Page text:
Protesters denounce Gov. Corbett's Pittsburgh Opera lifetime achievement award

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An event honoring Gov. Tom Corbett for achievements and contributions to the arts was met with a resounding protest by demonstrators who said he has undermined arts education programs in Pennsylvania.

More than 200 protesters, led by a parade of Pittsburgh Public School marching band students and peppered with operatic costumes, trekked to Pittsburgh Opera's Strip District headquarters Saturday to voice displeasure over the organization's decision to award Mr. Corbett and his wife, Susan, with a Lifetime Achievement Award.

The protest was organized last weekend by the civic group One Pittsburgh after a post by Point Breeze blogger Jesse Ramey went viral. Ms. Ramey said her blog, Yinzercation, saw more than 14,000 hits since the story went up Monday.

Protesters denounce Gov. Corbett's award

The PG's Social Media Editor Mila Sanina covered the protesting of Gov. Tom Corbett's Lifetime Achievement Award from the Pittsburgh Opera at three locations. (Video by Mila Sanina; 5/13/2012)

Once word of the protest spread, individuals and businesses jumped at the chance to provide support, said One Pittsburgh spokeswoman Kyndall Mason. A pre-protest gathering in the Iron Workers Local Union #3 featured discounted food from Nathan's Hot Dogs and free entertainment from local bands.


Steven Singer, a language arts teacher at Steel Valley Middle School, said cuts have led to the district cutting lower level language arts classes, eliminating middle school band and chorus and leaving only two full-time music and art teachers for its student body of more than 2,000. He said the loss of music and art programs could equal a loss of interest in school for some students.

"If you're not into math or reading, what's there for you? I loved art, I loved music, sometimes that's what got me through the day," he said.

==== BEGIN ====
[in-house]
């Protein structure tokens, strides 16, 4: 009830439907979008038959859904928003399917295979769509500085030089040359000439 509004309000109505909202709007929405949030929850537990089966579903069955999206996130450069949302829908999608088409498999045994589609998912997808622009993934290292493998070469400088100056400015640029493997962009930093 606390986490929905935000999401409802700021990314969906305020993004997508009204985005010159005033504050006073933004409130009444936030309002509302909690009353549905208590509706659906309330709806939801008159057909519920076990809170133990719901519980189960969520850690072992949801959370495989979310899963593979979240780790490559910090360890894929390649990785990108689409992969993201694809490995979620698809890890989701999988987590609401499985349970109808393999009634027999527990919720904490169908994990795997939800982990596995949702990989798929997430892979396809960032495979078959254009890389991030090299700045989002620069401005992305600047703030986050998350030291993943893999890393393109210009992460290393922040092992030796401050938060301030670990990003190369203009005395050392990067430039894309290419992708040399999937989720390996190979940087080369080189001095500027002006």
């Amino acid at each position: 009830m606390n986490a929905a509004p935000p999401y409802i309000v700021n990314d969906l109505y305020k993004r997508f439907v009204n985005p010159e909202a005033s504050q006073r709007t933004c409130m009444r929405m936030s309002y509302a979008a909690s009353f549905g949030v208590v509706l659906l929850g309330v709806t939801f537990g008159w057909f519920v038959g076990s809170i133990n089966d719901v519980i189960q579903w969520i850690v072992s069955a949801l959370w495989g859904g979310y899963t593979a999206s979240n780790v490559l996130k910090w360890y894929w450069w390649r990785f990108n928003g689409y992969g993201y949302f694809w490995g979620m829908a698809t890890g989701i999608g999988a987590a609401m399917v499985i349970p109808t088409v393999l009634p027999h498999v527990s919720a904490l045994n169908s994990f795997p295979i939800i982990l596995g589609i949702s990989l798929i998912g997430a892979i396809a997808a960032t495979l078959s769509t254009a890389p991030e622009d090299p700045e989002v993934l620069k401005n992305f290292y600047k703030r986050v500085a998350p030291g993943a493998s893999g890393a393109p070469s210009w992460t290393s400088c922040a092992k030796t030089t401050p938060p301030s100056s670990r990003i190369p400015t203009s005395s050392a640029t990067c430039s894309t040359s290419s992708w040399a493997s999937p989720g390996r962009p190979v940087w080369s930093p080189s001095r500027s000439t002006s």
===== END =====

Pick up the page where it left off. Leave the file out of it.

Nancy Holmes, a fifth grade teacher at Myrtle Avenue Elementary School in the Keystone Oaks School District, said it felt like someone punched her "in the solar plexus" when she got word of the award. Holding a sign that said "Opera patron/season ticket holder no more," Ms. Holmes said she immediately emailed Pittsburgh Opera director Christopher Hahn to question the award and cancel her patronage.

"As teachers we promote the arts. There's not going to be anyone educated enough to go to the opera or symphony," she said.

Pittsburgh Opera spokeswoman Debra Bell said the organization received about 100 phone calls, 350 emails and 600 messages on its Facebook page regarding the award. She said the organization respected the group's right to protest, but stood by the award. She said the Corbetts have been strong supporters of the Pennsylvania Council for the Arts, which supports many of the Opera's free and reduced price programs, as well as school arts programs throughout the state.

The governor's office says its proposed budget for 2012-2013 increases funding to education, while opponents say it represents the second year of massive cuts. The issue is whether federal stimulus money, which has run out, is counted or not counted.

"The 'cuts' cited are a result of the loss of stimulus funding from the federal government, which should not come as a shock to anyone," said Department of Education spokesman Tim Eller, who said last year's budget represented an increase of 5.7 percent and this year's proposed budget represents a 3.7 percent increase.

"The governor has taken steps to reduce the impact of the loss of federal stimulus funding, which is why he has increased the state's support of public schools in his first two budgets."

Ron Cowell, president of the nonpartisan Education Policy and Leadership Center, who did not participate in Saturday's protest, said, "Last summer, the reduction in money coming from the state to school districts was almost $900 million. That's a fact. From a school district standpoint, they have a lot less to work with."

It's accurate that some of the reduction is due to the loss of federal economic stimulus money because that money was used to supplant state education money under the Rendell administration. However, Mr. Cowell noted that near the beginning of his administration, Mr. Corbett also supplanted state money with federal money.

Much of the additional subsidy proposed by Mr. Corbett goes for increased costs for the state portion of pensions. "That doesn't buy a program for a kid," Mr. Cowell said.

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Post-Gazette Staff Writer Eleanor Chute contributed. Deborah M. Todd: or 412-263-1652. First Published May 13, 2012 4:00 AM


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